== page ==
«Surprise Me» 

The Social Practice of Wearing a Kanga



The moment you step foot on the island of Zanzibar, you’ll notice a colorful garment that is popular all over the Indian Ocean coastline: the kanga. It is worn with pride and can be described as a signature piece of clothing in East Africa, similar to the kimono in Japan. The beautifully patterned kangas of Zanzibari women have contained a distinct message “long before any designer even considered slogan T-shirts” or printing brand names in bold capital letters on their attire (Daniel Howden). The message is an often coded, but also playful or witty inscription in Swahili. It has become an integral part of Zanzibari cultural practices, especially for women wearing a kanga – often over their everyday dresses – who use it as a tool for indirect communication. It serves as a vehicle to deliver a distinct statement to their husbands, friends, or neighbors. Wearing a kanga is like wearing your heart on your sleeve.
The tradition of the kanga goes back to the nineteenth century where it was used for self-empowerment. Today, it’s an integral part of Swahili culture. It is an inexpensive garment and many women own more than one kanga. This rectangular piece of cotton fabric with dimensions approximately 1.5m by 1.1m is typically worn as a set, one piece to cover the body and the other one for the head. It consists of a wider border (a pindo), the central colorful pattern or motif (called mji), and the writing or inscription (called jina, which means “name” in Swahili). The jina quotes a Swahili saying, proverb, or aphorism and is clearly readable, as it is printed in black capital letters on a white background.

The kanga is crafted with extraordinary attention to an appealing message, as this is the main reason why people buy it. It reflects upon Swahili culture, with both traditional and contemporary content. It is also about perceptions of women and the way women understand themselves. If the message of the kanga isn’t suitable to what the woman wants to communicate, they won’t wear it and instead use it as a baby diaper or an apron in the kitchen. Women buy kangas for themselves, as an act of self-expression, or as a gift to send a message: of love, empowerment, appreciation, as well as a warning, acknowledgment, or to say thank you. It is the same reason why husbands buy kangas for their wives.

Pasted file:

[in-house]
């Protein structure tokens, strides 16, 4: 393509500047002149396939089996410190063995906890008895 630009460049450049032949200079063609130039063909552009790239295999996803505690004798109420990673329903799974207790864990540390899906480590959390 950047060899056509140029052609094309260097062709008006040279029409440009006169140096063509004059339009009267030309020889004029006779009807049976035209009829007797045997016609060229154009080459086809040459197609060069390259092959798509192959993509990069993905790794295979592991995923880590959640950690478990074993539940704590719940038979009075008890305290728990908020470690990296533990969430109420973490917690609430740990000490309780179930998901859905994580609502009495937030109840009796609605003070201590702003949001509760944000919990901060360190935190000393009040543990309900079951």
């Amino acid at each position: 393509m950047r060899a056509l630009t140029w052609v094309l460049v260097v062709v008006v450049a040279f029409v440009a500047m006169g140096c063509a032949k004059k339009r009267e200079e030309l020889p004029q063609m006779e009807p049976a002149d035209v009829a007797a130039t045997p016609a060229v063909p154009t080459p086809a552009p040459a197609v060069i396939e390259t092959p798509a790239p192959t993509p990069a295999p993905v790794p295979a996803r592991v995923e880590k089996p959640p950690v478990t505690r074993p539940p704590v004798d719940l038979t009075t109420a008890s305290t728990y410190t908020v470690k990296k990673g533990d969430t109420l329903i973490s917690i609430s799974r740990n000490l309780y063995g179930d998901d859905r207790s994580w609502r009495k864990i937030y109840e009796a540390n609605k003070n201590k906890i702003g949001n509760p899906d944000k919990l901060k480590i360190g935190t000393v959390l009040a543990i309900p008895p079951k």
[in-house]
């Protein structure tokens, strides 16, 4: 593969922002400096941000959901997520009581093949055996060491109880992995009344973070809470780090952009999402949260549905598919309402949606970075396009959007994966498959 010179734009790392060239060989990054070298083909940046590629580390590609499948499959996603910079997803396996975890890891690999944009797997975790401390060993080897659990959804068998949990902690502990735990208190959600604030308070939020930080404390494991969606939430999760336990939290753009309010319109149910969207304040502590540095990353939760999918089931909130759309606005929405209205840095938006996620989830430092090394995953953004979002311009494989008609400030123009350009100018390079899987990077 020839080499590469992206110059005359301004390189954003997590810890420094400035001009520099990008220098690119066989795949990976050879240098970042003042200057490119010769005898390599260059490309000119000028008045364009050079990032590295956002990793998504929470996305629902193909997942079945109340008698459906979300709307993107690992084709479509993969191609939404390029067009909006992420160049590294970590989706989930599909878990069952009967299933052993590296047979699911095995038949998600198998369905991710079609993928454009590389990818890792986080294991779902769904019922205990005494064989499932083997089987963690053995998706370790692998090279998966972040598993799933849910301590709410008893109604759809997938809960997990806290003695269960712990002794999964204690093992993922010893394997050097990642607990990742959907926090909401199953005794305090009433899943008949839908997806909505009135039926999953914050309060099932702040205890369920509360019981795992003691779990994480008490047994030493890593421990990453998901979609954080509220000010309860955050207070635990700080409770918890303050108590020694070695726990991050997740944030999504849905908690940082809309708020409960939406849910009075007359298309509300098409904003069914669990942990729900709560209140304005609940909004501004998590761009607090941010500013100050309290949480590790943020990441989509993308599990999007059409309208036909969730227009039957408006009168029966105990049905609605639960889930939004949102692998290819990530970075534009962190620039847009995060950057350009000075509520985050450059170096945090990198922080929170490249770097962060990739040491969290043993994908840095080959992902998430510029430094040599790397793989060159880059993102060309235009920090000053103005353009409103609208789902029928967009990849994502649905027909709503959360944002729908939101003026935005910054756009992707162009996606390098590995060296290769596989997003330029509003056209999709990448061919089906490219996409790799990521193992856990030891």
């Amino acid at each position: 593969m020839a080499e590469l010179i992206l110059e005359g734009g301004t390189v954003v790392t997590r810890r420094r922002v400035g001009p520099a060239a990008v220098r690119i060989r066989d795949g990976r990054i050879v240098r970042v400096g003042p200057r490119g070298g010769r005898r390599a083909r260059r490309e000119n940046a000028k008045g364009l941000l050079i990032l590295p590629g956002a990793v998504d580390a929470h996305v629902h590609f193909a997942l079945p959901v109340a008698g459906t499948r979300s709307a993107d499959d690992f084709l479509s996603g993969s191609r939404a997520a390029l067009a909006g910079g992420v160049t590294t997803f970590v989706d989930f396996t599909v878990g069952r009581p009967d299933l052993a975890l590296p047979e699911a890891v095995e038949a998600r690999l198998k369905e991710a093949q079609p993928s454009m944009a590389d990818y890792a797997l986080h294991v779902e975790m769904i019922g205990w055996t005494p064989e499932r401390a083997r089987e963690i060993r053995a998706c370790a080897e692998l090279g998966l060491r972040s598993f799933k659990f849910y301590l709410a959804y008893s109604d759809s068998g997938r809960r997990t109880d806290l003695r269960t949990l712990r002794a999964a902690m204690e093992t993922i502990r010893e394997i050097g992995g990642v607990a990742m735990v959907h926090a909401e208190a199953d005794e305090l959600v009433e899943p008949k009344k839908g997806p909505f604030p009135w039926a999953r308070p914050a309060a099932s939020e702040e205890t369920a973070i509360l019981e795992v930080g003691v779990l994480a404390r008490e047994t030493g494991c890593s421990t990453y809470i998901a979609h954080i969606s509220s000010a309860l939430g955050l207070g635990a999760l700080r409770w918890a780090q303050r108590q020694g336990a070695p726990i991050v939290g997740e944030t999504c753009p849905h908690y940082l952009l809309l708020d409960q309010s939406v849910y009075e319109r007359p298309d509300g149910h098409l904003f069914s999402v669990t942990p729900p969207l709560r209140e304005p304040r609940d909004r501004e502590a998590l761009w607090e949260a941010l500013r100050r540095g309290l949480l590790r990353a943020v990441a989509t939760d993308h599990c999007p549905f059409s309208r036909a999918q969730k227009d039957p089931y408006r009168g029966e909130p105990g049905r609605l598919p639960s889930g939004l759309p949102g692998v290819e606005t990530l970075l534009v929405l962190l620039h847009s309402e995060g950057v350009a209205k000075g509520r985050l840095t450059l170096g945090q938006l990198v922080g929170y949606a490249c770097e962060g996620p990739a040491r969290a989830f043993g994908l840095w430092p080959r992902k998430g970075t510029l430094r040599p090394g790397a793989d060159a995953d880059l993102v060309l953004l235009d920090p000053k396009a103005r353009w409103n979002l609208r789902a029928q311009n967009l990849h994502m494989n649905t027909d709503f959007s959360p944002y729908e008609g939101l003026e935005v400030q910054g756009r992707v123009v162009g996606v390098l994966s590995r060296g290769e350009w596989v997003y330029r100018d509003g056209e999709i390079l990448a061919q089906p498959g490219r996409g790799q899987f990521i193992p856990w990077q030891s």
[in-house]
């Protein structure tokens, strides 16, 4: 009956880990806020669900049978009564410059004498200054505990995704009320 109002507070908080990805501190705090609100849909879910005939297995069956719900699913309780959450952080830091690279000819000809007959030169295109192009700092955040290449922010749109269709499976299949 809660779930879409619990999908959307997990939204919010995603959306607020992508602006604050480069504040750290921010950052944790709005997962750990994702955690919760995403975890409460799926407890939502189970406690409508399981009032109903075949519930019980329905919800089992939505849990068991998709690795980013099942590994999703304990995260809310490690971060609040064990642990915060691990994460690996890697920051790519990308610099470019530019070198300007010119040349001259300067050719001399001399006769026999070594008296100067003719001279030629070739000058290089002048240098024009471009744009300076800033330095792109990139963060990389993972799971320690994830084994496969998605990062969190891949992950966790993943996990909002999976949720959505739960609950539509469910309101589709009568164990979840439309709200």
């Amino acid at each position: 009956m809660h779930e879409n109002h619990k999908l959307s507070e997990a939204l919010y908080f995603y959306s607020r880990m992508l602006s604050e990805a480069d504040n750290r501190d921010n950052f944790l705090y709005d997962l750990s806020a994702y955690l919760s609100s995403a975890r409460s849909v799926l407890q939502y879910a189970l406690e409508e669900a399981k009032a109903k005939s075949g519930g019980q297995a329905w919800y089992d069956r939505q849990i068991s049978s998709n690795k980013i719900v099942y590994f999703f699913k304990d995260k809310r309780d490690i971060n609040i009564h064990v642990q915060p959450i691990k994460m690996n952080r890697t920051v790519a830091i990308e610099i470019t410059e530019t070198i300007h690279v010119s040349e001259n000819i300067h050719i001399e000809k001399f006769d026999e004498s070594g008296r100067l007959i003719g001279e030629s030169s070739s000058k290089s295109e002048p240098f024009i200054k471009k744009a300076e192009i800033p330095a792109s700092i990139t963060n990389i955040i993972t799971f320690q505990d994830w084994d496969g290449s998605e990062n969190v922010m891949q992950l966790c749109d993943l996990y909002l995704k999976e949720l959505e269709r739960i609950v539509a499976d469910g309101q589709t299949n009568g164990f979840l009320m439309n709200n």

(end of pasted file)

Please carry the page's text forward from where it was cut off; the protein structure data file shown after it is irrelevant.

Because the text is always coupled with a specific pattern, even illiterate women take part in kanga communication. They will have the text read to them and memorize it in association with the pattern. Swahili women are said to know several hundred kanga jinas. When it is worn, the inscription on a kanga is either hidden – for instance in the folds of the fabric around the hips. Or the jina appears in mirror writing. But: to choose a certain kanga always inherits the meaning of the message being communicated, even if the wearer is hiding the inscription, as the pattern is always connected with the jina’s meaning. To quote Rose Marie Beck, a University of Leipzig professor of African languages, specializing in the sociology of language: “This argument leaves no possibility not to communicate.”

The translation of a proverb is always challenging, and the same goes for a jina. Literal and descriptive translations can hardly express their ambiguity. It’s helpful to ask for the meaning of the proverb rather than asking for a literal translation.

When a wife wants to communicate to her husband to never even think about having a second wife, he might find a kanga decorated at home that says: “Mke mwenza!! haa!! mezea!” “Mezea!” is Swahili slang for “Just swallow it!” and can be interpreted as “Forget it!” Another kanga hint that expresses how a woman wants to be treated is “Kantangaze” (“Surprise me”) or “Embe mbivu yaliwa kwa uvumilivu” which means “A ripe mango has to be eaten slowly,” which communicates a sexual meaning. But a kanga also may transport the feeling of disappointment: “Nilikudhani dhahabu kumbe adhabu,” “I thought of you as gold, but you are such a pain.” Something that was treasured as very important has proven not to be as imagined and is instead rather hurtful. These sayings can have a significant social impact: “Mke hapigwi kwa ngumi na mateke ila kwa kanga” means “A wife is never beaten by using a fist or kick but by kanga” which discourages abusive marital behavior, for instance. According to Beck, kangas are said to be especially effective in situations where we find a hierarchical relationship between the interactants.

The kanga demonstrates the importance of the cultural practice of clothing in society, as it can “play a role beyond mere fashion statements“ (Elinami Veraeli Swai): Wearing a kanga can lead the way to changing certain behaviors. With so much attention drawn to the jinas, it can also be understood as a literary genre. The kanga is “part of a system of knowledge“ in Swahili culture. The kanga’s sayings “are fashion and texts with powerful messages (…) They touch a special place, not only the mind but also emotion. (…} Whether this is true or not, when proclaimed in a kanga, it has the power to make people think.”



Text: Nella Beljan